CLAYTON — Well before the season starts, high school football coaches put in long, hard days. There are 7 on 7 camps, weight lifting and conditioning sessions and a variety of football camps held for Pee Wee, middle school and high school players.
Consider this. Monday the Northmont High School coaching staff put in at least a 12 hour day. At 7:30 a.m. Northmont Head Coach Tony Broering and Strength and Conditioning Coach Clay Mangen were at the high school preparing for the day. At 9 a.m. the offensive and defensive lineman came to the weight room for a lifting workout as well as some agility drills. At 11 a.m. the bus arrived and the skill position players went to Dayton’s Perc Welcome Stadium for a 7 on 7 camp. Broering was thrilled with his players’ performance at Welcome Stadium.
“The kids did fantastic,” Broering said. “We beat Thurgood Marshall at 1 p.m., at 2 p.m. we played really well against Trotwood (a 47-7 victory), and then at 3 p.m. we beat Mount Healthy and at 4 p.m. we beat Belmont, so we had a great day down there. When we got done with all that at 5 o’clock, we came back here to get ready for Pee Wee Camp from 6 o’clock to 7:30, so my coaches are like, ‘You are crazy buddy.’ But I was like, ‘Hey, I love football.’”
A total of 60 kids signed up for the Northmont Pee Wee Football Camp, which Broering says he thoroughly enjoys more than anything.
“This is really my favorite part of football is to see the little ones and have fun with them,” Broering stated.
After a few warm up sprints on the hot, humid day the Pee Wee players learned the “heads up” tackling technique during a 30 minute drill.
“We also have the new ‘Shadow Man’ tacklers. The Thunderback Club, God bless them, they granted me the funds to buy those Shadow Man tacklers for the varsity,” Broering noted. “What’s great about them is that this is the whole new thing they are doing in the Ivy League where you don’t hit each other, you practice tackling the Shadow Man.”
The Shadow Man tacklers are equipped with a harness and a player can run and drag the dummy, which is held upright in a donut device similar to a car tire, while another player tackles the dummy.
“We tried them out the first day they came in and the kids love it, and it is going to be a great addition to our program, so we are excited to see the little guys play on them too,” Broering chuckled.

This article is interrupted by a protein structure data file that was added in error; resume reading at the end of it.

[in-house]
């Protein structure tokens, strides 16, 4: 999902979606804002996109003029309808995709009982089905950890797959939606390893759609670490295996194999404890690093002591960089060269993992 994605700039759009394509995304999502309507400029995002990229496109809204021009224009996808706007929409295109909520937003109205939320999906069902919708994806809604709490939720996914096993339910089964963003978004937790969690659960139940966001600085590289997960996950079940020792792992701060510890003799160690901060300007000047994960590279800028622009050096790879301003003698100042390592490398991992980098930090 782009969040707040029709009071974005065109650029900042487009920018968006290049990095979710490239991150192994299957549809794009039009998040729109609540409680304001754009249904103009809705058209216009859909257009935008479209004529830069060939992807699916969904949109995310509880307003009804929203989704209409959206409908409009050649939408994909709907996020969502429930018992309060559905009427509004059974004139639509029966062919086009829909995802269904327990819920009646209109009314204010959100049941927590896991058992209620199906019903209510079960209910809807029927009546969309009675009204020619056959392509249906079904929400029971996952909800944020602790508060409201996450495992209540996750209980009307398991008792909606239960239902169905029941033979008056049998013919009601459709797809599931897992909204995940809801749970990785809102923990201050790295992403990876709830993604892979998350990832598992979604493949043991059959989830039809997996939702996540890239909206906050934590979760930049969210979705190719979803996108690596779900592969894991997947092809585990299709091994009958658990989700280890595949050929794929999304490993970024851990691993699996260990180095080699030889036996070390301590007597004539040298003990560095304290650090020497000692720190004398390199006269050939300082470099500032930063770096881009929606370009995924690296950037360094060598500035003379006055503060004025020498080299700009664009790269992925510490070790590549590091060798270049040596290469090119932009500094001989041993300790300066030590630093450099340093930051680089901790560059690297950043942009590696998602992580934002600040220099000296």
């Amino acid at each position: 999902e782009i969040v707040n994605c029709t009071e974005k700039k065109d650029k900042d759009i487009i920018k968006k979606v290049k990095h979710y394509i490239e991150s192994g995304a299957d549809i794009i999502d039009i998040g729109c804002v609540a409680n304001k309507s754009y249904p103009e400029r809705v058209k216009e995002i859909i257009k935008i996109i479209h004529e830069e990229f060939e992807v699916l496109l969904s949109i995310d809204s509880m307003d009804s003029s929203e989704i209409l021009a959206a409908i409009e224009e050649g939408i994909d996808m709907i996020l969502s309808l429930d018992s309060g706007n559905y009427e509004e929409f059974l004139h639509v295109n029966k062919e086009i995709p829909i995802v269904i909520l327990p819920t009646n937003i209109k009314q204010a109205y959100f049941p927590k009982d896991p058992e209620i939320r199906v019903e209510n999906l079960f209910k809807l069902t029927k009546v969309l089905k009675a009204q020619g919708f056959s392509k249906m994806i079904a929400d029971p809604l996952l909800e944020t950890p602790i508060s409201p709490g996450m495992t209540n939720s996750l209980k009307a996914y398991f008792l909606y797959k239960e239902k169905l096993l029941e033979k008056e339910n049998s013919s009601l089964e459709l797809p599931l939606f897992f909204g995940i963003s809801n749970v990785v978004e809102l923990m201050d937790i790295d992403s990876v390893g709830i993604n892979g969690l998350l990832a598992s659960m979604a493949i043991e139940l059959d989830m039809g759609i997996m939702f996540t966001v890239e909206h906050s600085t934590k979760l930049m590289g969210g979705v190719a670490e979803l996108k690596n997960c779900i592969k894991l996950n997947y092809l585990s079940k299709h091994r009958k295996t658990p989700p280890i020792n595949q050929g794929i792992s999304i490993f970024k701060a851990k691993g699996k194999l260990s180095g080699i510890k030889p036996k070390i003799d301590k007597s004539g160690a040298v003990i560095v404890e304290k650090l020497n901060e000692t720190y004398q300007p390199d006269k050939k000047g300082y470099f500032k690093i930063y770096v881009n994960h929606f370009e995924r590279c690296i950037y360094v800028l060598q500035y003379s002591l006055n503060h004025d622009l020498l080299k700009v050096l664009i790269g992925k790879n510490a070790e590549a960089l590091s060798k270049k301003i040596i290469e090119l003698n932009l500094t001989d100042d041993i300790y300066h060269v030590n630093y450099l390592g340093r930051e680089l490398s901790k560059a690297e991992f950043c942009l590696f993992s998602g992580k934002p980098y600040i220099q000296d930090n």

When the Pee Wee players got their chance to hit the Shadow Man dummies, many laid into them with total abandon.
“It’s just great when you get out here,” Broering said. “You know I have a little boy (AJ), so it is kind of a special thing for me to see all these little guys out here running around having fun… and we try to make it fun for them, not work or practice, so we do some cool stuff for the warm up, then do some tackling and at the end we let them play games.”
Different games are scheduled to finish each night of the Pee Wee Camp. Monday’s session included a score drill where a ball is tossed to a player at the 10 yard line and he gets to make one move and score. Tuesday night’s session will probably feature ‘Razzle Dazzle’ and Wednesday’s session is a touchdown drill where players get to catch a pass and then act out a celebration dance of their own making in the end zone.
“The best part of camp is on Wednesday when the kids get popsicles. At least that is my favorite part,” he quipped. “I’m excited about this camp. There are so many kids out for football and as you can see, all of my varsity lineman are here helping out. Tomorrow night the skilled guys will come and help. They were tired from today’s 7 on 7 camp. Like I said, we had a long day today, players and coaches alike. Coach Mangen and I have been here since 7:30 a.m. It has been a long day, but it’s great, especially since we had such a good day down at Welcome. The boys are really working hard this summer on offense and defense, and we have a lot of kids back. It is exciting to get to coach those kids who played as sophomores and who are now seniors. They kind of know what they are doing, they are working hard and it should be a lot of fun this year.”
Broering stressed that the Pee Wee Camp is probably the most fun that the coaches and players have all season.
“It’s just little kids who love football. There is no pressure and you are just having fun,” Broering said. “What we are doing right now, a couple of years ago we started the ‘Heads Up’ tackling initiative that the NFL and Football USA put out. That was my style of tackling anyway, so it merged perfectly with my philosophy of always having your head up and out of the tackle and you throw your arms and roll your hips to bring an opponent down. We’ve done a thing now for the last three years where the first half hour of practice focuses on that technique.”
The varsity team does the same exact drill the Pee Wee players learn in camp. Broering stressed that it is imperative that Pee Wee players learn to tackle the proper way starting from a position where they are on their knees and throwing their hands into a tackling shield.
“What is great is that all my coaches are helping and all of my lineman are helping, so it makes it easy to coach when you have assistants and kids like this. The kids on the varsity are great kids, my coaches are awesome, and coach Mangen has been here with me since 7:30 a.m., so how can you do better than that?”